I had to learn more about the straps, for this story and in case I might use them one day. I called Maury at his home in New York City, where he was beside himself because it was freezing and he had no chance of getting to the Century Country Club in Purchase, N.Y., where he belongs and sometimes ventures even in the winter to whack some golf balls. It was going to be a busy day anyway, Maury told me.
“Walk the dog, try to work out, taping the show,” he said.
Maury didn’t take up golf until he was 30, when his father, the much-loved and tremendous sportswriter Shirley Povich got him a membership at a club in Washington, D.C. Twenty years later, Maury’s wife Connie Chung wanted to buy him something special for his 50th birthday. Maury told me she “scoured” the country and came up with one Peter Kostis - yes, that Peter Kostis. She bought Maury some lessons for his 50th birthday.
“Peter and I have been attached at the hip ever since,” Maury said. He added that Kostis, one of the most well-known swing coaches and tournament analysts – he works for CBS and was also a consultant on the movie Tin Cup – attended the University of New Hampshire, where he studied engineering. He is attached to golf gizmos, and uses them with his tour players, including Paul Casey and 2008 RBC Canadian Open winner Chez Reavie.
“Peter is a big believer in hip turn,” Maury told me while explaining the origins of the straps. It turns out that, to promote hip turn back from and through the ball, as opposed to a lateral slide, which, he believes, can ruin a swing, Kostis came up with the straps.
“It’s a rubber hose that you clip onto Velcro around your waist,” Maury said, and, good sport that he is, he was having a good time and laughing as he tried to describe the straps to me. I was trying to picture Kostis’s creation. Further, Maury said, you’re clipped into spikes four or five feet apart on the ground on your left and right side. You’re forced to turn your hips rather than slide them. Maury’s ball flight got higher and he had a gentle draw. Needless to say, he went to Home Depot and got his own straps that he carries in a gym bag and takes to the range when he’s practicing. He told me Kostis uses a similar device as the straps for teaching the proper shoulder turn. Maury referred to this as a shoulder harness.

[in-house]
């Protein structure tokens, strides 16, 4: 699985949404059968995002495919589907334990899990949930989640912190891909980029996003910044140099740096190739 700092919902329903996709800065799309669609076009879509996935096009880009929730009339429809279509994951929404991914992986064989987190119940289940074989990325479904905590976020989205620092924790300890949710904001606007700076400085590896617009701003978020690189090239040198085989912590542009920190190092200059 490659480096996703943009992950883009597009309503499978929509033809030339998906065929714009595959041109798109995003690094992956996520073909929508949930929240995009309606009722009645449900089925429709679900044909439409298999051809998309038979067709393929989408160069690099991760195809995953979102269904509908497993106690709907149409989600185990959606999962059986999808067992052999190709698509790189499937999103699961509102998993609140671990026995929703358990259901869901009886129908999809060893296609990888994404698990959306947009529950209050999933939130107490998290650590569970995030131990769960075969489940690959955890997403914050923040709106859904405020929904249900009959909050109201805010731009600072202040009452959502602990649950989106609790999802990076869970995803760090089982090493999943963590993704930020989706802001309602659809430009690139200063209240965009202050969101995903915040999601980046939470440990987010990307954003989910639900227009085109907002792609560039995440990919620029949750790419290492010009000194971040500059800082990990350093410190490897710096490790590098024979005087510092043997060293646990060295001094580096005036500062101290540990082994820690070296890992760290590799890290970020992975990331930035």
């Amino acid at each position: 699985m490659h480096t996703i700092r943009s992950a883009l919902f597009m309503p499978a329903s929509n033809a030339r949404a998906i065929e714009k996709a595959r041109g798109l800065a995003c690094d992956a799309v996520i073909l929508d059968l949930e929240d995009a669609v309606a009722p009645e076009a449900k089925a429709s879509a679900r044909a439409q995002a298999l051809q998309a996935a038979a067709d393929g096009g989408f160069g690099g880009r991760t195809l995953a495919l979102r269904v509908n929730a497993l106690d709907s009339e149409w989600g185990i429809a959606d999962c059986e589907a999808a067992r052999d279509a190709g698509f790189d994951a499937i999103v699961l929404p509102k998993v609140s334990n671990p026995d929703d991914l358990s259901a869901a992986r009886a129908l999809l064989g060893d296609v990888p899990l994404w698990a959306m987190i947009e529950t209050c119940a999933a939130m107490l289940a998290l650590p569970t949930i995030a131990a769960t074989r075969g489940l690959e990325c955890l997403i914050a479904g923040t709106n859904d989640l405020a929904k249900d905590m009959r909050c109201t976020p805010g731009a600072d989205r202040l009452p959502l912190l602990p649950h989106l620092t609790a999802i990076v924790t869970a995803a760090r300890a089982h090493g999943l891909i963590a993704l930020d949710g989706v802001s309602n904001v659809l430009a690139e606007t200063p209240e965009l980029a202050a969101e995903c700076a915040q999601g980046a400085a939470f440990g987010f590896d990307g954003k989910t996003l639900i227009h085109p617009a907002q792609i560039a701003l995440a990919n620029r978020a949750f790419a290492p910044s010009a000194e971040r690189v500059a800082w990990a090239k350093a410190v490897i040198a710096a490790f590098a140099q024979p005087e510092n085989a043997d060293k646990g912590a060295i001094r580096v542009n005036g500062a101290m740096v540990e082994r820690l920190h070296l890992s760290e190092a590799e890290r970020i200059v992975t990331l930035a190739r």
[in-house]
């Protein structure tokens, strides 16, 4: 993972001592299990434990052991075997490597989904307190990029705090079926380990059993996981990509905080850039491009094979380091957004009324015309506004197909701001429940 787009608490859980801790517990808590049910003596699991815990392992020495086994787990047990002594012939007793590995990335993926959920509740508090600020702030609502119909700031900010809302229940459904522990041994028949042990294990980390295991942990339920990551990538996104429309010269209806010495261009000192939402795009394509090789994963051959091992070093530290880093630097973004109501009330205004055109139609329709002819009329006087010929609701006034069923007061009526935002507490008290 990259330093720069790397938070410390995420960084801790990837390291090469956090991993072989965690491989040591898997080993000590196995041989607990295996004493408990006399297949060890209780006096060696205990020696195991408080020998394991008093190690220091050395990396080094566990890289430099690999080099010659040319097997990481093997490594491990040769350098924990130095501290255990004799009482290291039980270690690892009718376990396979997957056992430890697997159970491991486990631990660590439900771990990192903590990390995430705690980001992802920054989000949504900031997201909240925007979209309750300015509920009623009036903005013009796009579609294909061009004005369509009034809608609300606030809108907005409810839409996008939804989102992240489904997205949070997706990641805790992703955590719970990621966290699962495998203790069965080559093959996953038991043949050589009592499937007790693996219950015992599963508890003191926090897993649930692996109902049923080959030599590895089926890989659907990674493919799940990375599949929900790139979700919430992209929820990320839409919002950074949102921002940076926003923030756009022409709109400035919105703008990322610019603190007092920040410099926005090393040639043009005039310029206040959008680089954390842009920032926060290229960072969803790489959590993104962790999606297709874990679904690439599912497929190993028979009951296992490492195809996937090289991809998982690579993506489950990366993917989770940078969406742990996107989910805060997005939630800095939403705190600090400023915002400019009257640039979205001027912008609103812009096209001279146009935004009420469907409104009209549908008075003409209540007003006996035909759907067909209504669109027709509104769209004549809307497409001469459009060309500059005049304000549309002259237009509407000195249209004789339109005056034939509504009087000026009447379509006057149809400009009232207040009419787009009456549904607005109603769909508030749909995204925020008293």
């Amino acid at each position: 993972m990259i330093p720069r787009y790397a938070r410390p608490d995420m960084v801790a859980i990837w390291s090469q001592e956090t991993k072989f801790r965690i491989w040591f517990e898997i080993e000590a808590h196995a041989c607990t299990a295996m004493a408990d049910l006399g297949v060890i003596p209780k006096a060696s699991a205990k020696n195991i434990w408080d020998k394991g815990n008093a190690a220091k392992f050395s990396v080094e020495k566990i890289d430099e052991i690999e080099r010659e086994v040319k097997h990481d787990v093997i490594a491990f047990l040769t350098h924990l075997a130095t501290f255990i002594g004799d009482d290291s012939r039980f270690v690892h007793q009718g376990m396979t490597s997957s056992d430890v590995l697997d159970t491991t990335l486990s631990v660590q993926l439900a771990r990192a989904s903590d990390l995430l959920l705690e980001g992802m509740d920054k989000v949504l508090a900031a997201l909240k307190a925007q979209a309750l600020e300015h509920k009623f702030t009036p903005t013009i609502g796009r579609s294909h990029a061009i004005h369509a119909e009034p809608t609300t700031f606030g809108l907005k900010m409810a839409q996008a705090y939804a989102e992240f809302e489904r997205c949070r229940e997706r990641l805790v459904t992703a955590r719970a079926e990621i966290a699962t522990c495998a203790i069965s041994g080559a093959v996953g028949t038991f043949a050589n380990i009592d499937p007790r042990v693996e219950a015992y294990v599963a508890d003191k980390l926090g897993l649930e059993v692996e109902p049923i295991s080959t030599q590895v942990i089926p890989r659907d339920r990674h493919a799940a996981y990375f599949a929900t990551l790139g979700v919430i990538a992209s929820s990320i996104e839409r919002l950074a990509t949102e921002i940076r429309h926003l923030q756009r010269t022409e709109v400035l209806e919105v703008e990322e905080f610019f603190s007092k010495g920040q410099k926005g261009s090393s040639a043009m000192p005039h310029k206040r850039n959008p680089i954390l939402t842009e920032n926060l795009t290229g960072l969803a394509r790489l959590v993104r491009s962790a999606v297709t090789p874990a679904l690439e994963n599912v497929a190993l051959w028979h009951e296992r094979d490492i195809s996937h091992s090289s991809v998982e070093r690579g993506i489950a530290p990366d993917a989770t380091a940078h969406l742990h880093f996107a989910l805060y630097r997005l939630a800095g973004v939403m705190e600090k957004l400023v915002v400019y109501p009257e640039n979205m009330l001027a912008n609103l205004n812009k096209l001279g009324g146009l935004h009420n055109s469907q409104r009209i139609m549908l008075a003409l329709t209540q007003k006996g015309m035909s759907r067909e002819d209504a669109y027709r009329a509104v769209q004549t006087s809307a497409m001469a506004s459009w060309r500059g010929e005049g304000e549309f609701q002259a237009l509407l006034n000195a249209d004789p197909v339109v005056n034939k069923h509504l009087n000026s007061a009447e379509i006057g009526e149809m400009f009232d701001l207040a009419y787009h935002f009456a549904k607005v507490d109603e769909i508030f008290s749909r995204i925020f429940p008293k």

“I was always lateral going forward,” Maury said. “Now my swing is faster, I have a fuller hip turn, and I don’t slide. I’m playing probably as good or better than I did 10 years ago. I still believe I can play better. Peter says if you look at guys on the senior (Champions) tour, the ones who can turn can play. The ones who can’t turn can’t play. He wants you to swing like you’re in a phone booth. You stay in the phone booth.”
How I’d love to stay in the phone booth. I’m a slider. I drift way off the ball. Ned is always admonishing me that I get way too ahead of the ball when I come through it because I slide. Clearly, I need the straps. Peter Kostis, where are you? Will you be at the PGA Show?
I hope so. From the truss to the Coach to the straps, I’m hooked. PGA Merchandise Show, golf gizmo area, here I come.
RELATED LINK: More blogs from Lorne Rubenstein
Lorne Rubenstein has written a golf column for The Globe and Mail since 1980. He has played golf since the early 1960s and was the Royal Canadian Golf Association’s first curator of its museum and library at the Glen Abbey Golf Club in Oakville, Ontario and the first editor of Score, Canada’s Golf Magazine, where he continues to write a column and features. He has won four first-place awards from the Golf Writers Association of America, one National Magazine Award in Canada, and he won the award for the best feature in 2009 from the Golf Journalists Association of Canada. Lorne has written 12 books, including Mike Weir: The Road to the Masters (2003); A Disorderly Compendium of Golf, with Jeff Neuman (2006); This Round’s on Me (2009); and the latest Moe & Me: Encounters with Moe Norman, Golf’s Mysterious Genius (2012). He is a member of the Ontario Golf Hall of Fame and the Canadian Golf Hall of Fame. Lorne can be reached at email@example.com . You can now follow him on Twitter @lornerubensteinReport Typo/Error
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